An Examined Life Worth Living: My Exploration of The Living Gita & The Yoga Sutras

An Examined Life Worth Living: My Exploration of The Living Gita & The Yoga Sutras

by Elizabeth Fox | 13/03/2017

My venture into the study of yoga has yielded many insights and opportunities for self-examination. Firstly, my original impression of yoga (as highly exacerbated by movies and social media) was that of a physical feat of acrobatics and flexibility; secondly, upon discovering that "real yoga" isn't just a physical session, but primarily a lifestyle practice that encompasses philosophy, self-examination and spiritual surrender - then I began to wonder if I had mistakenly embarked on a religious quest, obviously the wrong religion, because religion was the last thing I was looking for.

 

As life would have it, this is exactly what I needed, except it wouldn't arrive exactly the way I had predicted. The seeds for my yoga journey were planted, however my personal expectations meant that this path took many unexpected turns, getting lost a number of times, and taking a few scenic routes to read the signs along the way. I continued to sample various modes of wellness and exercise, but life continually redirected me back to yoga.

 

Yoga resonates with my need to be mentally engaged with whatever task is at hand, so my physical movements became thoughtful and deliberate, not something to be rushed and over with. Requiring such mindfulness meant that yoga would inevitably confront my personal deterrence to self-examination and spiritual practice. Examining my personal short-comings and surrendering myself were never part of my plan, but yoga continued to ask that I do so.

 

My first challenge occurred during my study of the Yamas & Niyamas. Learning about the social disciplines, the Yamas, of non-violence, truthfulness, not stealing, nonexcess, and non-possessiveness were already widely socially accepted guidelines that were easy to digest. The self-restraints of the Niyamas, however, proved to be more difficult. I understood the need for purity and contentment for living an honourable and fulfilled life as a yogi; however, being the non-religious practitioner that I am, I greatly struggled with these concepts of self-examination and surrender. I interpreted these as examining my flaws (sins) and relinquishing my will and control (surrender to religion). I had convinced myself that I wasn't prepared for this, and that I shouldn't have to be. However, the group of yogis that I was studying the Yamas & Niyamas with all seemingly embraced these principles as common knowledge and were eager to share their insights and experiences - so apparently I had some research to do.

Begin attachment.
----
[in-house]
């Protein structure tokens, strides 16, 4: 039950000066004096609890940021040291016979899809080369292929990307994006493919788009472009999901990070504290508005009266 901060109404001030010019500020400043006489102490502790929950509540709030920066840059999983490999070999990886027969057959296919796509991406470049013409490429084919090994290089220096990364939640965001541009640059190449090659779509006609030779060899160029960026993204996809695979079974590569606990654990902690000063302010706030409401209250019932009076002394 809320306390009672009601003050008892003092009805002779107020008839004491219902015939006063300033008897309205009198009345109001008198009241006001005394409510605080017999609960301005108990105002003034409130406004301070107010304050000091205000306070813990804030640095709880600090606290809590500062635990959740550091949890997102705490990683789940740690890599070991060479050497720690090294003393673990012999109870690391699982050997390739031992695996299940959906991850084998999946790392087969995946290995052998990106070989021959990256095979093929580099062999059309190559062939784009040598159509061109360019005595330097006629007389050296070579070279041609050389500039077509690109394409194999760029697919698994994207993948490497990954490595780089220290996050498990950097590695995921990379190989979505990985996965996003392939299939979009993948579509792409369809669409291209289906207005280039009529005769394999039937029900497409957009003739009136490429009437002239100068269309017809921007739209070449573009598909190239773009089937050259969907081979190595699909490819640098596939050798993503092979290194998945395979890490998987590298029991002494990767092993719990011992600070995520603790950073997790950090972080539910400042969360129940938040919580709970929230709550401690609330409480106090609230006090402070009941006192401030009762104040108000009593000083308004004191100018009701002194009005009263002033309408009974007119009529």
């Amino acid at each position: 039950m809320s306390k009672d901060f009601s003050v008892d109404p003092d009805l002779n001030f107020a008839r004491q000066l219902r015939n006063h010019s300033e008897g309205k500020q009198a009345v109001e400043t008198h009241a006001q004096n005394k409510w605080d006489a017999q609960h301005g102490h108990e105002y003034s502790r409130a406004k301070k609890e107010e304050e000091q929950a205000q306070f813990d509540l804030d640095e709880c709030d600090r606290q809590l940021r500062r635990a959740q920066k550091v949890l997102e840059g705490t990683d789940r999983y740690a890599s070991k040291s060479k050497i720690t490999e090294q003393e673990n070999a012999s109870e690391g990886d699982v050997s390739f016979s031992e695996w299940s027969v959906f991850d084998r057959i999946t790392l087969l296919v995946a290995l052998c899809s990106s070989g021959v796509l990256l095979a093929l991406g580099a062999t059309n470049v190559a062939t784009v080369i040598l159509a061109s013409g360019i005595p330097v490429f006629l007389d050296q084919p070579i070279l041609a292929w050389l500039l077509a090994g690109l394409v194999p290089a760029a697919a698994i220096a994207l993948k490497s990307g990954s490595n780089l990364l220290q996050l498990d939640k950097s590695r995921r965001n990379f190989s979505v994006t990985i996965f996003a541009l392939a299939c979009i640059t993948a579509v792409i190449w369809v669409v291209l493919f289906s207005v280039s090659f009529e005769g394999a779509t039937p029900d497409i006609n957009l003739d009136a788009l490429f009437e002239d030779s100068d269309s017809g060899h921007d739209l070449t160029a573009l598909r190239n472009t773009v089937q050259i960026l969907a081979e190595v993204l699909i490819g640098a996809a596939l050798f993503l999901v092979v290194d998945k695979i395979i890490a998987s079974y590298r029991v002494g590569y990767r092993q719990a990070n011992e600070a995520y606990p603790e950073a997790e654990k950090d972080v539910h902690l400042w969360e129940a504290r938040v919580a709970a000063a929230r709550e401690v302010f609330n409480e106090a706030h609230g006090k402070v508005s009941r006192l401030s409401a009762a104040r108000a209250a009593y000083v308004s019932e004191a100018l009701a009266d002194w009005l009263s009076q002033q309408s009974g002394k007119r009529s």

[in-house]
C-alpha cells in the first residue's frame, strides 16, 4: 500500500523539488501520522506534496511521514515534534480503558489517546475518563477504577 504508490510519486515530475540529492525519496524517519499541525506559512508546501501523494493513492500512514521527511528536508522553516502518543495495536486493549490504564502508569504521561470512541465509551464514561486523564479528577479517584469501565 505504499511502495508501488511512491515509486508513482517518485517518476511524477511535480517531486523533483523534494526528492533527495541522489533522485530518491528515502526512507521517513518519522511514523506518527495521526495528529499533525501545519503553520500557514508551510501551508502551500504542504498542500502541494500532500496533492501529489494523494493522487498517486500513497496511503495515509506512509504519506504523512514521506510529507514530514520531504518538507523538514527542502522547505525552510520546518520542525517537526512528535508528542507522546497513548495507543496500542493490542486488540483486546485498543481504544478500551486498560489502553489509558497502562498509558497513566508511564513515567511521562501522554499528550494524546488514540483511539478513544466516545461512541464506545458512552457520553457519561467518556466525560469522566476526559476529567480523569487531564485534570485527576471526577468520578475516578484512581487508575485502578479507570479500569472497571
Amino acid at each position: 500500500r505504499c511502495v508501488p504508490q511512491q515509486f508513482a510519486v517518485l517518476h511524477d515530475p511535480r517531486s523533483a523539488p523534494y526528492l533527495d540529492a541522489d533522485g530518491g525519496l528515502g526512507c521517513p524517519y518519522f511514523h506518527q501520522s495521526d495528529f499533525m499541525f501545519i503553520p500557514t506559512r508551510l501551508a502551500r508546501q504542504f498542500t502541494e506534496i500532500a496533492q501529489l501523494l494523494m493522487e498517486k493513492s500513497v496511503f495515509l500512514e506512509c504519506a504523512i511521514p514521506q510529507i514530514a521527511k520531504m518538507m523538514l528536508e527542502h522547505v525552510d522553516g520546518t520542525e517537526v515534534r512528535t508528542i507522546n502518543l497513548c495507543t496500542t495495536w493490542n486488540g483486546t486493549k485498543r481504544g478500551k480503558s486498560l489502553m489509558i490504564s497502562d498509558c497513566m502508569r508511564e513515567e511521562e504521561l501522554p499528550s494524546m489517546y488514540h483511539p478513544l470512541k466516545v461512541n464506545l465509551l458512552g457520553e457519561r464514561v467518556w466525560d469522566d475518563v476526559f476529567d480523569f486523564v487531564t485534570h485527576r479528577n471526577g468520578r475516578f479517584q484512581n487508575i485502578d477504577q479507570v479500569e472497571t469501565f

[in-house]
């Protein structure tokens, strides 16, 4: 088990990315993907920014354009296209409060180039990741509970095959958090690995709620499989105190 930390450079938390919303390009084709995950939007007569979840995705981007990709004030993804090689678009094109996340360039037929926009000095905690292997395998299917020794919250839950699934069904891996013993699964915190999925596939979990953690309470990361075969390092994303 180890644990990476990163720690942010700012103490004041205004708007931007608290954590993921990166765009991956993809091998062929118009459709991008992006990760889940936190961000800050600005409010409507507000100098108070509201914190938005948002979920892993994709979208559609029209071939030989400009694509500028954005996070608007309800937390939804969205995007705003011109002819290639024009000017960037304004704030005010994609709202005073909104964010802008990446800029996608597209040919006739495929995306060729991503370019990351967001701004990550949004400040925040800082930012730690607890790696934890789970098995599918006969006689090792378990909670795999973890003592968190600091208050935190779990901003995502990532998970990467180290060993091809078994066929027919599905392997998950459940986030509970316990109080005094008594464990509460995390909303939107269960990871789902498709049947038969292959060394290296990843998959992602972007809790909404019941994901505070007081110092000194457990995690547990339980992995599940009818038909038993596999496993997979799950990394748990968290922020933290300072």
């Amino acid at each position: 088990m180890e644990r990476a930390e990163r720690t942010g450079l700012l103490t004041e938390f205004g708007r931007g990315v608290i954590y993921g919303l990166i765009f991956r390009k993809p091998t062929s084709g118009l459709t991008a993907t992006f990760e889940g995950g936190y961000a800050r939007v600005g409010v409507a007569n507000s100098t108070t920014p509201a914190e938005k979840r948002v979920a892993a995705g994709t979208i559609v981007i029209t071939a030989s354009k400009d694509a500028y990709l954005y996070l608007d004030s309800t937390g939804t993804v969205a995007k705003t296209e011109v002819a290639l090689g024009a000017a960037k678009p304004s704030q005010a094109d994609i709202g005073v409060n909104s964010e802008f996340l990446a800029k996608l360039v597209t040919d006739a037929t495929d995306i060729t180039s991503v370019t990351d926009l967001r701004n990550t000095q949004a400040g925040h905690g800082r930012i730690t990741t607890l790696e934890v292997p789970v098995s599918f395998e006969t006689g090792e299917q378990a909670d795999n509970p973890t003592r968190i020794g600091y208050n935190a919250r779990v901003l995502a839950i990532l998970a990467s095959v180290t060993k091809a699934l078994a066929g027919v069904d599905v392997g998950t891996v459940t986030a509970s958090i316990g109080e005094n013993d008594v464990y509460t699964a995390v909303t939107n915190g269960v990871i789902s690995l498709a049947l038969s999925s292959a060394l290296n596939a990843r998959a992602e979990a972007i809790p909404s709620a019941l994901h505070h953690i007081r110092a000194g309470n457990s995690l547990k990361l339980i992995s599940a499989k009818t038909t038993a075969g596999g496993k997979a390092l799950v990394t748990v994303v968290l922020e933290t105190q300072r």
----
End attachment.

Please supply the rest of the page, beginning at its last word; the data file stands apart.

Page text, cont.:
I delved into my self-study, svadhyaya, via meditating (trying many times over and with great frustration) and journaling. Through meditation I encountered my ego in its finest form: doubts, instilling ideas of "specialness", negotiating with myself, comparisons with others. These base illusions were a distraction from clarity and attaining my higher purpose, my Higher Self. The well-trained mind of a Yogi, concentrating on the Self, is as steady as a flame in a windless place (Gita 6:19). From this practice all the obstacles disappear and simultaneously dawns knowledge of the inner Self (Sutra 1:29). Gradually, one's mastery in concentration extends from the primal atom to the greatest magnitude (Sutra 1:40). I began to realize that these distractions/illusions only serve to convince us that we are individually "more special" than others, than nature and our greater universe.